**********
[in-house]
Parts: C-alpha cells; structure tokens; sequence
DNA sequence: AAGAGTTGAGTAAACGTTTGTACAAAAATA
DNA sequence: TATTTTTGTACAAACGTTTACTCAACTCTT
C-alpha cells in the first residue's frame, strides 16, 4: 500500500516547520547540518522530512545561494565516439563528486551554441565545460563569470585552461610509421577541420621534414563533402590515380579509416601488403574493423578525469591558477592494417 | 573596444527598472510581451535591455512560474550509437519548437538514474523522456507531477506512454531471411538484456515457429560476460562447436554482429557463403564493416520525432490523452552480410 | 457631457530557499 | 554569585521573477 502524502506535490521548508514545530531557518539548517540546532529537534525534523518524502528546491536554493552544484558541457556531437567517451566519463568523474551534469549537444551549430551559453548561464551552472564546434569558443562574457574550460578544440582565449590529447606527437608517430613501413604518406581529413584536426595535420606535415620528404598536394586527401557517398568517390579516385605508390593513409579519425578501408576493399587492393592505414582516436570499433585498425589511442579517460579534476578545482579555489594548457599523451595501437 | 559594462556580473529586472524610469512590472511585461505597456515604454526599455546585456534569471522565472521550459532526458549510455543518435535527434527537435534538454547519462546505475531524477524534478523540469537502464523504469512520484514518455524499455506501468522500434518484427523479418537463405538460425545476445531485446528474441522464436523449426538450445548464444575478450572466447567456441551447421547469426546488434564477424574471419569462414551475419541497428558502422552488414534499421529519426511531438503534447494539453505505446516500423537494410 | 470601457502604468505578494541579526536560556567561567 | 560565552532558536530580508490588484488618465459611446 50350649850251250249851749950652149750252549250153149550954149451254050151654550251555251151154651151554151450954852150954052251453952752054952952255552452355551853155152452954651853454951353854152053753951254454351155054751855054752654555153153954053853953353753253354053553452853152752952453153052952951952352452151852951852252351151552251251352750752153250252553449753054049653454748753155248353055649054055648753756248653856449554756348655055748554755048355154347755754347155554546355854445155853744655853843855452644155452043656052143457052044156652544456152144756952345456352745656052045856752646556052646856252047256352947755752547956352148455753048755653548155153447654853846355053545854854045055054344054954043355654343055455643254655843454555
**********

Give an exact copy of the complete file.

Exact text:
[in-house]
Parts: C-alpha cells; structure tokens; sequence
DNA sequence: AAGAGTTGAGTAAACGTTTGTACAAAAATA
DNA sequence: TATTTTTGTACAAACGTTTACTCAACTCTT
C-alpha cells in the first residue's frame, strides 16, 4: 500500500516547520547540518522530512545561494565516439563528486551554441565545460563569470585552461610509421577541420621534414563533402590515380579509416601488403574493423578525469591558477592494417 | 573596444527598472510581451535591455512560474550509437519548437538514474523522456507531477506512454531471411538484456515457429560476460562447436554482429557463403564493416520525432490523452552480410 | 457631457530557499 | 554569585521573477 502524502506535490521548508514545530531557518539548517540546532529537534525534523518524502528546491536554493552544484558541457556531437567517451566519463568523474551534469549537444551549430551559453548561464551552472564546434569558443562574457574550460578544440582565449590529447606527437608517430613501413604518406581529413584536426595535420606535415620528404598536394586527401557517398568517390579516385605508390593513409579519425578501408576493399587492393592505414582516436570499433585498425589511442579517460579534476578545482579555489594548457599523451595501437 | 559594462556580473529586472524610469512590472511585461505597456515604454526599455546585456534569471522565472521550459532526458549510455543518435535527434527537435534538454547519462546505475531524477524534478523540469537502464523504469512520484514518455524499455506501468522500434518484427523479418537463405538460425545476445531485446528474441522464436523449426538450445548464444575478450572466447567456441551447421547469426546488434564477424574471419569462414551475419541497428558502422552488414534499421529519426511531438503534447494539453505505446516500423537494410 | 470601457502604468505578494541579526536560556567561567 | 560565552532558536530580508490588484488618465459611446 50350649850251250249851749950652149750252549250153149550954149451254050151654550251555251151154651151554151450954852150954052251453952752054952952255552452355551853155152452954651853454951353854152053753951254454351155054751855054752654555153153954053853953353753253354053553452853152752952453153052952951952352452151852951852252351151552251251352750752153250252553449753054049653454748753155248353055649054055648753756248653856449554756348655055748554755048355154347755754347155554546355854445155853744655853843855452644155452043656052143457052044156652544456152144756952345456352745656052045856752646556052646856252047256352947755752547956352148455753048755653548155153447654853846355053545854854045055054344054954043355654343055455643254655843454555